EVEN though the exchange rate of the pound against the euro is close to last summer’s level, tour firms, hoteliers and ferry companies are promoting discounted deals in France this summer.
Prices are being slashed in a bid to attract early bookings from the nine million Britons who cross the Channel each year.
Xavier Schouller, of the French Alps specialist Peak Retreats, said: “Although air fares look cheap, car hire prices have risen sharply in the past couple of years. So self-drivers who book self-catering holidays in cheaper regions of France and out-of-season ski areas will spend less, especially if they fill up at hypermarkets on the way to their holiday home.
“In summer, coastal areas in France (Normandy, Brittany, Atlantic coast, Languedoc, Cote D’Azur) tend to be more popular with the French and other Europeans and therefore the most expensive.
“A number of areas don’t attract large numbers, but have much to offer: the Alps are a good example, with stunning scenery, good weather, massive choice of family activities and cheap, good-quality accommodation. But areas such as Limousin, Midi-Pyrenees, Alsace and Burgundy are great value too,” he adds.
Patrick Daly at the Association of British Tour Operators to France (ABTOF) says: “The exchange rate has dropped back to 1.10, so it is vital to make the most of every pound you convert.”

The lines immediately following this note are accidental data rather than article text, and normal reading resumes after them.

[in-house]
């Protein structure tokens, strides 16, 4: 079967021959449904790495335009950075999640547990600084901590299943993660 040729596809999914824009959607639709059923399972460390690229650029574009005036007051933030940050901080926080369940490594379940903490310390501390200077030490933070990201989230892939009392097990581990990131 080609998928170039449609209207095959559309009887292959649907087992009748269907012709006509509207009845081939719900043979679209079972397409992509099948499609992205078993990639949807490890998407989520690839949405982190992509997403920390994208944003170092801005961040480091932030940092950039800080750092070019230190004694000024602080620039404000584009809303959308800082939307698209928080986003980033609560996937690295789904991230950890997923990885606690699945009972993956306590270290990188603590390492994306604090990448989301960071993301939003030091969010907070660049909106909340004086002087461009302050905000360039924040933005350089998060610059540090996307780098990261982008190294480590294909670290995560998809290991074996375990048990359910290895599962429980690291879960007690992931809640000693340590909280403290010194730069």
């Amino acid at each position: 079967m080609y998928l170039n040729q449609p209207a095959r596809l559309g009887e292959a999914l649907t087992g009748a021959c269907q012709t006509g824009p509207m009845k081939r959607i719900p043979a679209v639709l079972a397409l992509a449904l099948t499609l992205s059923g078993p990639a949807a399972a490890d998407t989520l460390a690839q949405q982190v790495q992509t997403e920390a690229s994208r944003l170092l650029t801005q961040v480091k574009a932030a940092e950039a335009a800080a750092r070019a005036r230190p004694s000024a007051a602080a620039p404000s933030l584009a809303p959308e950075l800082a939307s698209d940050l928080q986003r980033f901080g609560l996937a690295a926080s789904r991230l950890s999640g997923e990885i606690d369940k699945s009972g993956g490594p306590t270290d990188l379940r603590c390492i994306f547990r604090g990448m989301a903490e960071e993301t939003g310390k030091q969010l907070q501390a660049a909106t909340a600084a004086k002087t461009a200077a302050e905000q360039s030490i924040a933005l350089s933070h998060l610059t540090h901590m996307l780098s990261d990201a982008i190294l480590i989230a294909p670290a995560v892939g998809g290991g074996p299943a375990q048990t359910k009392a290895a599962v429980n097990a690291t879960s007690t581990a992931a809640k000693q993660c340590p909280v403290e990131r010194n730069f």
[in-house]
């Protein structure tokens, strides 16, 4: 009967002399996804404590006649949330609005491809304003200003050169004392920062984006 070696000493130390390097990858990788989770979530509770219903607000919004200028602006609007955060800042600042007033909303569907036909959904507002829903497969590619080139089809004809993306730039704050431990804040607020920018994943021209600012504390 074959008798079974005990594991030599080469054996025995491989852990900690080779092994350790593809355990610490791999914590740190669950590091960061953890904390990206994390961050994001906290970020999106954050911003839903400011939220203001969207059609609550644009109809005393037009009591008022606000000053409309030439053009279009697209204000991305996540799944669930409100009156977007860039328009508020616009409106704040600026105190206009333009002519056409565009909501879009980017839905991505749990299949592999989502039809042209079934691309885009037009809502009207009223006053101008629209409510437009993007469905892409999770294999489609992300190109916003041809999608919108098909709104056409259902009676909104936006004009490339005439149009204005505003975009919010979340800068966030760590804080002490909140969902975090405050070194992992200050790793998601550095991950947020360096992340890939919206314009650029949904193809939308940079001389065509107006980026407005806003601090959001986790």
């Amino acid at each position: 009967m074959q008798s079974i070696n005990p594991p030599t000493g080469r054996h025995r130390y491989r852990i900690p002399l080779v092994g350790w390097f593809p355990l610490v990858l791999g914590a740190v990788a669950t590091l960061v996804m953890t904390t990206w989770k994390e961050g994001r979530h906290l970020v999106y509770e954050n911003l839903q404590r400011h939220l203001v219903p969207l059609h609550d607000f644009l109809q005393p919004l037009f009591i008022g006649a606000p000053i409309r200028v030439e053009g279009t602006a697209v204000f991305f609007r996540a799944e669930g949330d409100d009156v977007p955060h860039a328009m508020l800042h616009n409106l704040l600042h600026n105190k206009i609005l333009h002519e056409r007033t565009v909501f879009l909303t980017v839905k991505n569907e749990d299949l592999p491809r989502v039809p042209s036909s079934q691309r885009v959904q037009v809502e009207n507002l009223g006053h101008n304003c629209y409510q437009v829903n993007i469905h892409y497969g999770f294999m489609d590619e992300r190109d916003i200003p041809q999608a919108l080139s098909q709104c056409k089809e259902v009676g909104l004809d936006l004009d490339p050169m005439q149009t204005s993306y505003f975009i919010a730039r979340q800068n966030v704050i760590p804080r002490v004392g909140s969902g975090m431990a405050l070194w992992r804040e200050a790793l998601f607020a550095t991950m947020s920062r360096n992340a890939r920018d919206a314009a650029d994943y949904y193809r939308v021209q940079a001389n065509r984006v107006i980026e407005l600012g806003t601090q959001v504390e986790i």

Although it is usually cheapest to let travel firms book your ferry, the ferry lines have interesting early booking deals available. Better deals are particularly available for travellers going midweek at the least popular times.
French-owned LD Lines has stepped up services on the Dover-Boulogne run with the addition of the 22,000-tonne Norman Bridge to carry 130 cars and 40 trucks.
Subject to availability, peak-season crossings in the summer start at £24 each way for car and up to nine passengers, while short break returns for car and four passengers start at £28.
LD launches its Ramsgate-Ostend service from March 27 with fares from £27 single for car and up to nine passengers.